Motivation as a source of energy against mental fatigue
During periods of mental fatigue, motivation can play a large role in enabling you to carry out your task for a longer period of time. If your 'battery' runs on empty, then a good dose of motivation can provide enough fuel for you to keep on going for a while. This was revealed in the PhD research of organisational psychologist Jesper Hopstaken.
After two hours of continuous effort working on a demanding memory task, people's performance often decreases. Many safety regulations, for example when driving a car, stipulate that one should then rest. Although he does not advise ignoring these regulations, Hopstaken's research reveals that resting is not always necessary. If the motivation for a task is increased in a smart manner, performance can once again return to top level without the need for relaxation. This finding could have consequences for how organisations and governments deal with fatigue problems.
The role of brain systems
During the laboratory research, Hopstaken not only examined self-reporting and task performance, but also the physiological systems that can play a role during fatigue. In the lab, the study subjects' brain and cardiovascular activity, pupil diameter, and focus of attention were measured. This way, he could very precisely determine how much attention the study subjects devoted to the task, how engaged they were in the task, and which brain systems play a role in this.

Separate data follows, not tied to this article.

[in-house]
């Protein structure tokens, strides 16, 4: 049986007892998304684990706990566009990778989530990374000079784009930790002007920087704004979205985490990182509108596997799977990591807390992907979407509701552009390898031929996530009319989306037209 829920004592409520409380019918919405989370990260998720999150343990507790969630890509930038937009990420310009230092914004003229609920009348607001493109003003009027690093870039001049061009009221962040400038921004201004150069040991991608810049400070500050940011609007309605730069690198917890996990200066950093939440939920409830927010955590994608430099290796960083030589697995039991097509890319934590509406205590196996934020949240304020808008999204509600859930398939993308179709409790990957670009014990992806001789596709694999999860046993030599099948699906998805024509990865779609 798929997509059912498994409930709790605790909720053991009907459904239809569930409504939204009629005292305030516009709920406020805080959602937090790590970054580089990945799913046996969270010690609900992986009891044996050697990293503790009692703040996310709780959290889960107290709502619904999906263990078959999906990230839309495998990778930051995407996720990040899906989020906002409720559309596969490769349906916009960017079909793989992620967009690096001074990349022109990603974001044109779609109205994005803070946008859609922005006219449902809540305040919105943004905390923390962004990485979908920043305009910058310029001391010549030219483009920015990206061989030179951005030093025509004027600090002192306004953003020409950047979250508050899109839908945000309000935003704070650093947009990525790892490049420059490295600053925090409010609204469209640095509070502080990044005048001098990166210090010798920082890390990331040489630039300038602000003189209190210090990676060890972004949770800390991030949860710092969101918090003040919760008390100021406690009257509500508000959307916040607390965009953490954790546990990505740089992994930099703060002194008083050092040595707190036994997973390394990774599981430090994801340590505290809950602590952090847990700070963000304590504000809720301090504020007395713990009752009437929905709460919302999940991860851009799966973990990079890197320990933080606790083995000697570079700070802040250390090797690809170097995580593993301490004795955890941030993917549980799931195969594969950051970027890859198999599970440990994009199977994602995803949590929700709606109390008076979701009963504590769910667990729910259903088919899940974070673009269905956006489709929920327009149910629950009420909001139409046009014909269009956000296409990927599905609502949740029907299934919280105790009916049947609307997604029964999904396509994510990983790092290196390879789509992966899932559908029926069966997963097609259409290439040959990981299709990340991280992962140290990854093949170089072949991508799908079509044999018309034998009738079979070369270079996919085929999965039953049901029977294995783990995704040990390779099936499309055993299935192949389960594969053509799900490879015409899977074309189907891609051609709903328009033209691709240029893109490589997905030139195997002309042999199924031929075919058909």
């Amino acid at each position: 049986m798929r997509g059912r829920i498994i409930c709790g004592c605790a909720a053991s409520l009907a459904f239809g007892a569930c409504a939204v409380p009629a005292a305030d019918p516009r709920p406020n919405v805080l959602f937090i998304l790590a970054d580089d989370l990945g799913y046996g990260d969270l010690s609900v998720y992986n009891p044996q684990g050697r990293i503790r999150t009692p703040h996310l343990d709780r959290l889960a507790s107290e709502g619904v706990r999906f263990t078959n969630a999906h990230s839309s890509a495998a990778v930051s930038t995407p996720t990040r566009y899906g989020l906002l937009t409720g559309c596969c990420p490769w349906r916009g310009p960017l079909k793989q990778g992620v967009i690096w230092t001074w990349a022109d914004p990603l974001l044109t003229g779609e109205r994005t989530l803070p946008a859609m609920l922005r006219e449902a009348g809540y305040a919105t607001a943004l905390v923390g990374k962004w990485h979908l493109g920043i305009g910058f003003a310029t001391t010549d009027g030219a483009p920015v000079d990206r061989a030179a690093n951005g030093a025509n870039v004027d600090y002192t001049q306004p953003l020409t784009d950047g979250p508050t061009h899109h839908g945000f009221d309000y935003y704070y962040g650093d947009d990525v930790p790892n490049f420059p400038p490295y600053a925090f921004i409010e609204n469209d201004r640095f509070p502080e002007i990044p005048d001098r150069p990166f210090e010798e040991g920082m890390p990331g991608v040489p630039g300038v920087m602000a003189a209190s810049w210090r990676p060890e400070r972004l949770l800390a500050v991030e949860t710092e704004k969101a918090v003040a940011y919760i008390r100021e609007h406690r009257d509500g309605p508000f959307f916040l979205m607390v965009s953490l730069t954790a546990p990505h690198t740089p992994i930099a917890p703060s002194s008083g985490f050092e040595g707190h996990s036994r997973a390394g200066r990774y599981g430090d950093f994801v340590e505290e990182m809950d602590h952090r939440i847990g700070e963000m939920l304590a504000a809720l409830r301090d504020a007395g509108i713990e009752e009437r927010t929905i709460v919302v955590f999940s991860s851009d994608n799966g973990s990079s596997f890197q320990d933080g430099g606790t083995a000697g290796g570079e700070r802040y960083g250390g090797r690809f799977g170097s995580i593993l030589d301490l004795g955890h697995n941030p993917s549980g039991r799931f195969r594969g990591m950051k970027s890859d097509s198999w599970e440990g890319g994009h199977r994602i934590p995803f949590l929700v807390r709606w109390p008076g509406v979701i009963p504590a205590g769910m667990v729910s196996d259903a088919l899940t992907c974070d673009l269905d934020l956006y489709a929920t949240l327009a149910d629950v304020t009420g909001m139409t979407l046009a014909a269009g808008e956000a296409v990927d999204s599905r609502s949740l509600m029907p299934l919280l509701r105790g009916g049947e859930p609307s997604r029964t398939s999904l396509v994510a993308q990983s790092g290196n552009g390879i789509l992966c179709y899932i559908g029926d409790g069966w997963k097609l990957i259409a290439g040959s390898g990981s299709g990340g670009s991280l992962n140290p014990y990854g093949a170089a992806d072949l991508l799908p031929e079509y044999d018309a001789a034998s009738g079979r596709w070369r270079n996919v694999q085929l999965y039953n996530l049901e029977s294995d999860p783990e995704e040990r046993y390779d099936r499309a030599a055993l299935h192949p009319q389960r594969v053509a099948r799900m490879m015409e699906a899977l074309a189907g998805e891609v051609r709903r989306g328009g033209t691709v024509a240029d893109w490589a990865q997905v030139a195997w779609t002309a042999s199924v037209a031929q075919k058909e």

The research revealed that during fatigue, the task performance was mainly related to the task engagement and its physiological indicators. Task engagement is a result of many conscious and unconscious considerations of the costs and benefits of the task you are performing. This provides a good explanation of the positive effect of increasing task engagement during fatigue.
What does the future hold?
The use of physiological measurements makes this series of studies unique within the field of organisational psychology, which even today still predominantly uses self-reporting and other subjective measurements. The addition of objective measurements is valuable because these are very precise in predicting and possibly influencing specific behaviour.
In this case, certain brain activity and variations in the pupil diameter were strongly correlated with emerging fatigue and the associated reduction in performance. This provides a good prospect for the targeted development of innovative interventions to counteract the dangers of fatigue.